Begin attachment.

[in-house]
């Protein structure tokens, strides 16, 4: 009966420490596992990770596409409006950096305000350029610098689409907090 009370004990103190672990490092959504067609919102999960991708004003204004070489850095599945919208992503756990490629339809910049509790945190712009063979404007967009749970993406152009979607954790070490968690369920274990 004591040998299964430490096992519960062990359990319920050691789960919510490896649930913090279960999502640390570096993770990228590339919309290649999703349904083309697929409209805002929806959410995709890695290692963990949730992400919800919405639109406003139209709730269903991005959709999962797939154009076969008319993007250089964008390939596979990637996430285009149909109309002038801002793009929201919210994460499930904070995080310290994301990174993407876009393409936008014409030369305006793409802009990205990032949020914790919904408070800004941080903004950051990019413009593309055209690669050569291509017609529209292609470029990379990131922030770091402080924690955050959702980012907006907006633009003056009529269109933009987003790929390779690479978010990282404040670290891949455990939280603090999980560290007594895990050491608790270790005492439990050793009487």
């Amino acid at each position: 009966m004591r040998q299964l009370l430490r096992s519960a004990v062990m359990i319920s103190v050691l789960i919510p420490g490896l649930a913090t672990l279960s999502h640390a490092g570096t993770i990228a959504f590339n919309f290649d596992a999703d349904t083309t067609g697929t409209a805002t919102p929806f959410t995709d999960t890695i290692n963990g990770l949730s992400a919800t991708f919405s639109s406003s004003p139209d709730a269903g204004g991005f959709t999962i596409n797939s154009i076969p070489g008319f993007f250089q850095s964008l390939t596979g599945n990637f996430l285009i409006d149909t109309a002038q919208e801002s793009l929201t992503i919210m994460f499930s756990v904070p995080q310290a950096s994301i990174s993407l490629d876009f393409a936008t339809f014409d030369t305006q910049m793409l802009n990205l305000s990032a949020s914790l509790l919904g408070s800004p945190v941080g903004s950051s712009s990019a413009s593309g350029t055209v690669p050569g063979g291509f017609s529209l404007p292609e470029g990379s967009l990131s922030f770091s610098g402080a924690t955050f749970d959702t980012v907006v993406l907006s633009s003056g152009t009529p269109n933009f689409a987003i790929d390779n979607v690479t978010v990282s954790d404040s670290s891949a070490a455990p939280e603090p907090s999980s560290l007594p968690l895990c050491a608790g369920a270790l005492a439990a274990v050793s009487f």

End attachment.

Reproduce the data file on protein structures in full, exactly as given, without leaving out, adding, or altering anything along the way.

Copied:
[in-house]
């Protein structure tokens, strides 16, 4: 009966420490596992990770596409409006950096305000350029610098689409907090 009370004990103190672990490092959504067609919102999960991708004003204004070489850095599945919208992503756990490629339809910049509790945190712009063979404007967009749970993406152009979607954790070490968690369920274990 004591040998299964430490096992519960062990359990319920050691789960919510490896649930913090279960999502640390570096993770990228590339919309290649999703349904083309697929409209805002929806959410995709890695290692963990949730992400919800919405639109406003139209709730269903991005959709999962797939154009076969008319993007250089964008390939596979990637996430285009149909109309002038801002793009929201919210994460499930904070995080310290994301990174993407876009393409936008014409030369305006793409802009990205990032949020914790919904408070800004941080903004950051990019413009593309055209690669050569291509017609529209292609470029990379990131922030770091402080924690955050959702980012907006907006633009003056009529269109933009987003790929390779690479978010990282404040670290891949455990939280603090999980560290007594895990050491608790270790005492439990050793009487």
């Amino acid at each position: 009966m004591r040998q299964l009370l430490r096992s519960a004990v062990m359990i319920s103190v050691l789960i919510p420490g490896l649930a913090t672990l279960s999502h640390a490092g570096t993770i990228a959504f590339n919309f290649d596992a999703d349904t083309t067609g697929t409209a805002t919102p929806f959410t995709d999960t890695i290692n963990g990770l949730s992400a919800t991708f919405s639109s406003s004003p139209d709730a269903g204004g991005f959709t999962i596409n797939s154009i076969p070489g008319f993007f250089q850095s964008l390939t596979g599945n990637f996430l285009i409006d149909t109309a002038q919208e801002s793009l929201t992503i919210m994460f499930s756990v904070p995080q310290a950096s994301i990174s993407l490629d876009f393409a936008t339809f014409d030369t305006q910049m793409l802009n990205l305000s990032a949020s914790l509790l919904g408070s800004p945190v941080g903004s950051s712009s990019a413009s593309g350029t055209v690669p050569g063979g291509f017609s529209l404007p292609e470029g990379s967009l990131s922030f770091s610098g402080a924690t955050f749970d959702t980012v907006v993406l907006s633009s003056g152009t009529p269109n933009f689409a987003i790929d390779n979607v690479t978010v990282s954790d404040s670290s891949a070490a455990p939280e603090p907090s999980s560290l007594p968690l895990c050491a608790g369920a270790l005492a439990a274990v050793s009487f």